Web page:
Victory for Latino food vendors - Food stand favorites pass city inspections; customers hungry for return

The Brooklyn Paper

Authentic Latin American fare will finally return to Red Hook this week or next — but it might cost you a bit more to enjoy it.

The popular stands serving up the cuisine were typically open Memorial Day through the fall, but the city required vendors to bring their operations up to code.

At press time, six of the 10 vendors have passed inspection by the city’s Department of Health, according to Caesar Fuentes, executive director of the Food Vendor Committees of Red Hook Park, the vendors’ non-profit umbrella organization. The other four will be ready for inspection next week.

Each vendor has spent between $30,000-$40,000 to upgrade or retrofit their carts, bringing them up to code.

“Of course the vendors have amazing expenses,” Fuente said. “They have to find ways to recuperate. Yes, there will be an increase in effect.”

At press time, Fuentes was planning an emergency meeting with the vendors to discuss whether to open this weekend or next.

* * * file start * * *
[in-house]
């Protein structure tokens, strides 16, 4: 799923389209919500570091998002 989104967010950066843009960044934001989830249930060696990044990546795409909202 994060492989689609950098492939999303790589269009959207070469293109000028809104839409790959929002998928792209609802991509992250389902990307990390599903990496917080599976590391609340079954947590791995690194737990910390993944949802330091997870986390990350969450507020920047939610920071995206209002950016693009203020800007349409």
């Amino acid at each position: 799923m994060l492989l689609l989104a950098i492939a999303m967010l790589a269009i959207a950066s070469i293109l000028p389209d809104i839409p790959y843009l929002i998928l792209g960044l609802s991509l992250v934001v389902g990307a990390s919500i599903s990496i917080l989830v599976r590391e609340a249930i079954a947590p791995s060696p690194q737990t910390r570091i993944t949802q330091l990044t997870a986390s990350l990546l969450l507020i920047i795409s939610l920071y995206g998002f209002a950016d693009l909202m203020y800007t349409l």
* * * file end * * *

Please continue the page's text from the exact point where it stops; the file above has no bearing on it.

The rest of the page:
Last year, the entire operation was threatened with extinction.

The Department of Parks and Recreation had previously told the vendors that if they wanted to remain at their current location at Bay and Clinton streets, they would have to bid for the right — just like vendors across the city. They had previously operated in the spot for 30 years on a yearly lease, without incident.

The vendors, who received overwhelming support from a legion of customers and elected officials, including Senator Charles Schumer, applied for a permanent license in the fall, which was granted in March.

Along with the cost of bringing their equipment up to code, the vendors will also pay roughly $10,000 in city fees, a figure expected to rise by about five percent, officials have said.

If all that means pricier papusas, than so be it, said Scott Lamb, a devoted customer and vendor supporter.

“I hope they raise their prices, so they make back the money they lost to bring everything up to code,” he said.

“I’m glad they will be open,” he added.


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